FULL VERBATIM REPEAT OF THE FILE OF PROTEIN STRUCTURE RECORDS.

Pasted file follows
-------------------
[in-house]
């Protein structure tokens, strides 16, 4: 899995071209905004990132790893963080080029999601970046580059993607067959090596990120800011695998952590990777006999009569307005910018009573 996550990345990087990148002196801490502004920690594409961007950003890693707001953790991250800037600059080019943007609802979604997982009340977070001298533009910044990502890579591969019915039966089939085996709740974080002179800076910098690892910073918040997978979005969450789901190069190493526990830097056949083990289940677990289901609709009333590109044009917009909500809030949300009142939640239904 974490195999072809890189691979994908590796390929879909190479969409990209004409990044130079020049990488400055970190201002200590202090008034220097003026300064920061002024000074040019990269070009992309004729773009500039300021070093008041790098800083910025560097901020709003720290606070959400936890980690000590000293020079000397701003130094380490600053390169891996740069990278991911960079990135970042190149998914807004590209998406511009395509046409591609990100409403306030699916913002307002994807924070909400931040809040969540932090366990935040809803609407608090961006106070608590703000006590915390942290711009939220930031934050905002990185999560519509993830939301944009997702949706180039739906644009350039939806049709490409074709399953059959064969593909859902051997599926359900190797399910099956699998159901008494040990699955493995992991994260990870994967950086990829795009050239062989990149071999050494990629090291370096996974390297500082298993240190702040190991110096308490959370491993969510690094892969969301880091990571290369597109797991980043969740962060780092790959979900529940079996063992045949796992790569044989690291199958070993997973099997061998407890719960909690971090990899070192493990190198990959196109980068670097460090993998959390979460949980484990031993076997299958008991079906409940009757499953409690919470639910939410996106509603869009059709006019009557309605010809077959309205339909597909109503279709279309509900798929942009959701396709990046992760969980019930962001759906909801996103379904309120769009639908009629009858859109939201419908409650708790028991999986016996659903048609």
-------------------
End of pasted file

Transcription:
[in-house]
């Protein structure tokens, strides 16, 4: 899995071209905004990132790893963080080029999601970046580059993607067959090596990120800011695998952590990777006999009569307005910018009573 996550990345990087990148002196801490502004920690594409961007950003890693707001953790991250800037600059080019943007609802979604997982009340977070001298533009910044990502890579591969019915039966089939085996709740974080002179800076910098690892910073918040997978979005969450789901190069190493526990830097056949083990289940677990289901609709009333590109044009917009909500809030949300009142939640239904 974490195999072809890189691979994908590796390929879909190479969409990209004409990044130079020049990488400055970190201002200590202090008034220097003026300064920061002024000074040019990269070009992309004729773009500039300021070093008041790098800083910025560097901020709003720290606070959400936890980690000590000293020079000397701003130094380490600053390169891996740069990278991911960079990135970042190149998914807004590209998406511009395509046409591609990100409403306030699916913002307002994807924070909400931040809040969540932090366990935040809803609407608090961006106070608590703000006590915390942290711009939220930031934050905002990185999560519509993830939301944009997702949706180039739906644009350039939806049709490409074709399953059959064969593909859902051997599926359900190797399910099956699998159901008494040990699955493995992991994260990870994967950086990829795009050239062989990149071999050494990629090291370096996974390297500082298993240190702040190991110096308490959370491993969510690094892969969301880091990571290369597109797991980043969740962060780092790959979900529940079996063992045949796992790569044989690291199958070993997973099997061998407890719960909690971090990899070192493990190198990959196109980068670097460090993998959390979460949980484990031993076997299958008991079906409940009757499953409690919470639910939410996106509603869009059709006019009557309605010809077959309205339909597909109503279709279309509900798929942009959701396709990046992760969980019930962001759906909801996103379904309120769009639908009629009858859109939201419908409650708790028991999986016996659903048609």